What does the Bible mean when it talks about blessing? Like “glory,” it can be somewhat hard to define, but since understanding it will help us live in Christ’s power, we should try to do so as much as possible!
The NT word is eulegeo, which originally meant “to speak well [of someone].” That meaning, however, is absent in the biblical usage. The meaning comes almost completely from the OT word barak. Barak is used over four hundred times, so it would be impossible to do it justice in a short article, but a few ideas can be sketched out.
First, the concept of blessing in the oriental world came out of its polytheism. It was deeply tied to good and evil forces. To receive a blessing was to have divine goodness “magically” work itself out in your life, whereas the opposite was true in the case of a curse. The monotheistic Jews, however, had a different concept. For them, blessings and curses came from God alone (Deut. 28). In fact, if a person was not rightly related to God, they could not bless, and even the blessings they did offer would be turned into curses (Mal. 2:2). Two biblical stories illustrate this concept perfectly. God promised Abraham that He would bless anyone who blessed him and curse anyone who cursed him (Gen. 12:3). In this, we see that if God is the source of all blessing, then God’s blessings or curses rested in large part on men’s relationship to His chosen people. In Num. 23-24, Balaam was asked to curse Israel, but he was only able to bless them. Again, God is the source of all blessings and curses.
Second, blessing primarily had to do with divine favor, which usually manifested itself in physical prosperity (Christians should not apply this directly to themselves, as we will see shortly). This prosperity was always conditioned on men obeying God’s laws and remaining in His good grace. In the case of the patriarchs, the fathers passed the blessing to their children via prophecy, since they acted as the first prophets. Yet it is important to note that God Himself established the covenant with each of them in His own time. By the time of the kings, it became apparent that the blessings of God were available to each individual Israelite who lived righteously, and those who did not were cursed. Finally, the Bible speaks of men blessing God. In this case, the concept is one of thanksgiving and praise.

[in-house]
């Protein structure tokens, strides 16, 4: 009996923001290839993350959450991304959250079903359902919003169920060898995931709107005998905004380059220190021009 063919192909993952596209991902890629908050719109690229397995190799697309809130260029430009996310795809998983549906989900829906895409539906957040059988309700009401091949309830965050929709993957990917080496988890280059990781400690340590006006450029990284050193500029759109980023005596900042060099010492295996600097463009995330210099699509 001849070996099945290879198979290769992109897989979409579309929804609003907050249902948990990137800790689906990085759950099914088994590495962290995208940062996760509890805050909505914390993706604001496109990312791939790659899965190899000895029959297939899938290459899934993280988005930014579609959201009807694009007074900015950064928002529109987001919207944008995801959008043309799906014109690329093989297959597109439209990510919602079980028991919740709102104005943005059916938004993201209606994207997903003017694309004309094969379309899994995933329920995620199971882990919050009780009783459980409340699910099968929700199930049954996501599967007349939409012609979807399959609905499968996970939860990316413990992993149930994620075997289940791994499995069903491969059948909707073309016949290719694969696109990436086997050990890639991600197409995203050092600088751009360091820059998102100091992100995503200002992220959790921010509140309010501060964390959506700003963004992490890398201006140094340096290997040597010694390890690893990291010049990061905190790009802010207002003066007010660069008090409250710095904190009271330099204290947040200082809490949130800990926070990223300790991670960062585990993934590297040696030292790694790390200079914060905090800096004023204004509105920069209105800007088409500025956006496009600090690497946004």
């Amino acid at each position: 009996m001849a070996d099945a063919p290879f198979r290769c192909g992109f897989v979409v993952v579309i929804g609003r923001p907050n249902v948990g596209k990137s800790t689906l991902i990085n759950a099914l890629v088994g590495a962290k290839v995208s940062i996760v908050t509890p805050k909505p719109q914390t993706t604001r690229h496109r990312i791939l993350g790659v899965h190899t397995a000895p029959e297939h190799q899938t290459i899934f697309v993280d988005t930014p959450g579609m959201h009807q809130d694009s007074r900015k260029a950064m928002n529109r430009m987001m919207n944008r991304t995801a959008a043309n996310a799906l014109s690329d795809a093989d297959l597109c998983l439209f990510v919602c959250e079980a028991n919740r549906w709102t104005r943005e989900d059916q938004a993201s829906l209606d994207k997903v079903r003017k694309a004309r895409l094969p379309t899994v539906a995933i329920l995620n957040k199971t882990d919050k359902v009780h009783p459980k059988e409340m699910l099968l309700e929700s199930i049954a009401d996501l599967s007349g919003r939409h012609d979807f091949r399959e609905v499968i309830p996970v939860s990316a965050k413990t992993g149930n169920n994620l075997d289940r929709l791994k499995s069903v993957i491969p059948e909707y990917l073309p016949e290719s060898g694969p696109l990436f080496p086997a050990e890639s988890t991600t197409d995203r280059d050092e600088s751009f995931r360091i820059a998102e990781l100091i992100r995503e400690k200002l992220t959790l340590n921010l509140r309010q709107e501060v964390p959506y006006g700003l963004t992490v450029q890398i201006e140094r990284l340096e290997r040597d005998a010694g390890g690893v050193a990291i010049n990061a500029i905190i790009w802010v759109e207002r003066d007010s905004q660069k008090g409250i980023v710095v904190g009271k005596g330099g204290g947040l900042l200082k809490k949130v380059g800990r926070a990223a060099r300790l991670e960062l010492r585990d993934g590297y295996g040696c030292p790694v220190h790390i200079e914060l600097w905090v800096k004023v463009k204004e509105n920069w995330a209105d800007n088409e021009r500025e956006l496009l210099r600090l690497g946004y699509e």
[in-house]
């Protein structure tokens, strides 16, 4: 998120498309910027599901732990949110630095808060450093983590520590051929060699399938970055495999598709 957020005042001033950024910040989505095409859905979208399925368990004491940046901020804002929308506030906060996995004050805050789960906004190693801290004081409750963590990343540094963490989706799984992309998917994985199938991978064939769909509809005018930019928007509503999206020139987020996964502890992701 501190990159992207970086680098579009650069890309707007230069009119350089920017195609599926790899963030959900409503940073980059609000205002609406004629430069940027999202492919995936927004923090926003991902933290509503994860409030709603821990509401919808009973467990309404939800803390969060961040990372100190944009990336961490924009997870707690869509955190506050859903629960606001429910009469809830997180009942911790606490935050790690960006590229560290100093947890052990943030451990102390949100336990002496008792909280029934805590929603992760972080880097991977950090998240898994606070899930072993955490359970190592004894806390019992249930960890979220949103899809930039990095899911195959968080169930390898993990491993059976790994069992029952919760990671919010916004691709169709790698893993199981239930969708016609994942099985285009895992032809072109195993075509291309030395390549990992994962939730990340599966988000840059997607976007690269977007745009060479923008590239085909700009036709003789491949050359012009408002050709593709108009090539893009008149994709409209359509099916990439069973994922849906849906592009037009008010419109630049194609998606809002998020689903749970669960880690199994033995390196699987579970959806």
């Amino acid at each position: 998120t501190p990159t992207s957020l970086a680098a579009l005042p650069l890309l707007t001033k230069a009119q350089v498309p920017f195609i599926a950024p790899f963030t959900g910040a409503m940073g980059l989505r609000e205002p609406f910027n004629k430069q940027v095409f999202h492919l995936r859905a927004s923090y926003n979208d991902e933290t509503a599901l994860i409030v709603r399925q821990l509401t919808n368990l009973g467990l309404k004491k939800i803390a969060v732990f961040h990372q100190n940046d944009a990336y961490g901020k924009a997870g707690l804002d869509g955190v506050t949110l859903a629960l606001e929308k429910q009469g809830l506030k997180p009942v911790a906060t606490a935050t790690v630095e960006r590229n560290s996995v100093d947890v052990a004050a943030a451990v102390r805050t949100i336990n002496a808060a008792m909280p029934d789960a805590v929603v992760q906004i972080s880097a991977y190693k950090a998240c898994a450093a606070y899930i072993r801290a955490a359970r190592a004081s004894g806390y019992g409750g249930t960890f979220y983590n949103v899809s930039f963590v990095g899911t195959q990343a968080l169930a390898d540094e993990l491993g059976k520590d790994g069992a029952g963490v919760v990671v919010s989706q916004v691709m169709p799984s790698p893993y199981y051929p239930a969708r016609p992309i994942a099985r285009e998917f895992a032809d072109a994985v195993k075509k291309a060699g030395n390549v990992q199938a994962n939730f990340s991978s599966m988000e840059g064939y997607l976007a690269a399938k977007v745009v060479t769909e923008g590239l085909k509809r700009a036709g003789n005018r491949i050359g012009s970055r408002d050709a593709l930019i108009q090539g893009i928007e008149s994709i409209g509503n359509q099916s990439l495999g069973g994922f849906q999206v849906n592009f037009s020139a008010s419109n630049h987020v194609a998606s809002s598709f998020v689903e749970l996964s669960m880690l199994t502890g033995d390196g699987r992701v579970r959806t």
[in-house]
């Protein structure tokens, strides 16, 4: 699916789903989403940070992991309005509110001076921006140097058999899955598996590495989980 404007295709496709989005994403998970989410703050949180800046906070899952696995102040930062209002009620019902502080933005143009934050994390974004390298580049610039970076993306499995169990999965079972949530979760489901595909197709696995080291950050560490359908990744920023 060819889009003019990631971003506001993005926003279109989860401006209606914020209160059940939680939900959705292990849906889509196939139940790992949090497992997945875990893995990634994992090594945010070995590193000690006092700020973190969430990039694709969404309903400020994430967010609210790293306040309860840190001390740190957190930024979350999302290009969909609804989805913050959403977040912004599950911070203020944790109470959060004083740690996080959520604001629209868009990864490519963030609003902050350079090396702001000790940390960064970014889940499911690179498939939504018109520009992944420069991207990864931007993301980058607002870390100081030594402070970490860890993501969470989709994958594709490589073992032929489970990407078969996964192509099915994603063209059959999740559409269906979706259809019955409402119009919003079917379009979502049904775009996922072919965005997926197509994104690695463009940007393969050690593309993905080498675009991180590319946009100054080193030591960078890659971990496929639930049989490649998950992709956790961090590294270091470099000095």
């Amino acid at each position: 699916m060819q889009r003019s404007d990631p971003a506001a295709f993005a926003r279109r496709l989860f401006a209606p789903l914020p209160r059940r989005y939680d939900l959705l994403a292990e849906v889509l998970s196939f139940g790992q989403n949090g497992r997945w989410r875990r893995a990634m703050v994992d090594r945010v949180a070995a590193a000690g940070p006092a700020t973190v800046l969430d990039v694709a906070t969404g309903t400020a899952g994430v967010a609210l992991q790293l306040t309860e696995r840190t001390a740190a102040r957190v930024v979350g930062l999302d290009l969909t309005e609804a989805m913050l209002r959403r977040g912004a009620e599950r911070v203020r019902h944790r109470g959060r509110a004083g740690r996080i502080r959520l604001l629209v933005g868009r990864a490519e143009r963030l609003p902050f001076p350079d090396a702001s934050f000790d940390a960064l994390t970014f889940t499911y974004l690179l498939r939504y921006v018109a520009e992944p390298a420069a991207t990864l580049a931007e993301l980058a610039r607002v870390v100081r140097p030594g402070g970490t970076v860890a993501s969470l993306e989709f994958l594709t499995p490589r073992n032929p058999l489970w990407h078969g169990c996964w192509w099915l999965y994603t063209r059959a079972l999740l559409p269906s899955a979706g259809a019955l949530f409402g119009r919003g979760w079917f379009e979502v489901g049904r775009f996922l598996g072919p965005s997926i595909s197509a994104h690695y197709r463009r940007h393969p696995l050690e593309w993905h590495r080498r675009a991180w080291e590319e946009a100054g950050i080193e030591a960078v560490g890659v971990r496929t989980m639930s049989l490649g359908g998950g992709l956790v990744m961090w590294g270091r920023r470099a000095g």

By the NT, there is little discussion of men blessing men. Primarily the references are limited to Jesus’ command to bless those who curse you (Matt. 5:44 (KJV), etc.), the idea being to pray to God for their good. In the Gospels, Jesus blesses bread, which is to say He thanked God for it. The remainder of the uses (except in Hebrews, which focuses on OT stories of blessings) reference God blessing mankind. This concept is very similar to the OT idea. It is divine goodwill. Rather than being manifested in prosperity, however, it is manifested in spiritual growth and maturity (1 Cor. 14:16, etc.). All blessings are available in Christ to anyone who receives Him. When Paul said he could do all things through Christ, he was referring directly to this concept of blessing.
To be blessed by God, then, is to be empowered to live like Christ. The rewards that come with that, many temporal but ultimately fulfilled in glory, are the visible result of walking in our blessing. This is consistent with OT usage, in which walking with God was required to be blessed. In any case, this explains why we should not confuse our blessing with physical prosperity. Though God may bless us that way, the basic concept of blessing is always spiritual empowerment. If we are “blessed” materially, to be a true blessing, it must be tied to the edification of our brothers and sisters in Christ.
Walking in blessing, then, is actually one of the most fundamental aspects of the Christian life. We don’t have to ask God to bless us. He has already done it. Now, we just have to receive that blessing, in faith, and live as He requires.